Finally, a quick note on Chicago's big three: deep-dish pizza, hot dogs, and Italian beef. I side with Jon Stewart on the pizza (it's lasagna with bread!), but if you must, try Pequod's^. More likely, you'll end up at one of the big three chains: Lou Malnati's^, Giordano's^, or Gino's East^. I like them in that order. The very famous and very delicious Hot Doug's used to be everyone's recommendation for hot dogs, but Doug voluntarily closed up shop last summer. The river north location of Portillo's^ is a solid substitute, convienient to get to and easy enough to double-dip with an order of both a Chicago dog and Italian beef. The original Al's Beef^ on Taylor also works for the latter. Personally, I'd instead recommend getting lunch in the French Market (think Ferry Building or Chelsea Market) in West Loop. There, you'd head straight to Fumare Meats^ for its amazing Montreal smoked pastrami on rye.

Touristy Options

The two most touristy photo opportunities are The Bean in Millennium Park and the Chicago Theater sign on State Street. The Bean counts as a solid central location from a lot of other stuff. It's walking distance to the Lakeshore, Maggie Daley Park (fun for kids and adults alike), Grant Park, shopping on Magnificent Mile and State Street, Buckingham Fountain (another good photo opp), the Michigan Ave bridge (likewise), and The Art Institute. For workout fiends, Lakeshore Trail runs 18 miles along Chicago, and is great for running, biking, or ambling.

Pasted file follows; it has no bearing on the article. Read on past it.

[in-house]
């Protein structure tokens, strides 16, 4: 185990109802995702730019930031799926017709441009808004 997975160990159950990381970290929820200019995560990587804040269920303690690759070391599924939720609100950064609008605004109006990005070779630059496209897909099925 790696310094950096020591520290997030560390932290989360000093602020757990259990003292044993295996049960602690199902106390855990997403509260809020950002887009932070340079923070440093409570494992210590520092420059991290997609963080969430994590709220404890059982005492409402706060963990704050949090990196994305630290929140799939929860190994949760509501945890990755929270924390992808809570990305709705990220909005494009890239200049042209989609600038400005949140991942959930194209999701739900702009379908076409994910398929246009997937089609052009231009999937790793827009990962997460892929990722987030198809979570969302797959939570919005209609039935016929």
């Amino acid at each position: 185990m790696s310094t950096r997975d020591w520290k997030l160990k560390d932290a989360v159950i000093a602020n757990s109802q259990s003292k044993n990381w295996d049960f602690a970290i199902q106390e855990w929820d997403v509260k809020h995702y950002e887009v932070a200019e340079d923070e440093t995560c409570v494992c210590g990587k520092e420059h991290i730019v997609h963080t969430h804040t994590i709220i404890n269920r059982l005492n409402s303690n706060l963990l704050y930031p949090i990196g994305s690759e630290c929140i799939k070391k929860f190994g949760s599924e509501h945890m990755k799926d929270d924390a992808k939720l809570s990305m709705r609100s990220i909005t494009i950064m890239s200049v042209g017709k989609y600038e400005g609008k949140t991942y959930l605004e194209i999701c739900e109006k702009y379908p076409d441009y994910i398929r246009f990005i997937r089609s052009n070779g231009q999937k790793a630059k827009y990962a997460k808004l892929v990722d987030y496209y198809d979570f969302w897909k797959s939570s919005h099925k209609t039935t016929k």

My favorite museum is The Art Institute, home to famous paintings like Hopper's Nighthawks, Wood's American Gothic, and (a favorite of both me and Cameron Frye) Seurat's Sunday Afternoon. If you're willing to make a trek south to Hyde Park, The Museum of Science & Industry is also a great way for a day to fly by. The Field Museum and Shedd Aquarium are easier to get to but less fun overall.

If you stick around the Magnificent Mile, avoid Navy Pier and go on an Architectural River Cruise instead. Thank me later. If you want to venture north, Lincoln Park looks pretty similar to its southern counterpart, Grant Park, but contains a free zoo and conservatory. If the weather is good, Oak Street Beach and North Avenue Beach have gorgeous views (...of Chicago's skyline and Lake Michigan).

Want to head the other type of north? The skydeck at Sears Tower really is cool, but don't discount a drink at The Signature Room at 95th atop the Hancock Tower. The beverage you'll buy basically replaces the price of admission, the lines are much shorter, and the cityscape view is better.

That's all, folks. Happy to answer questions in the comments.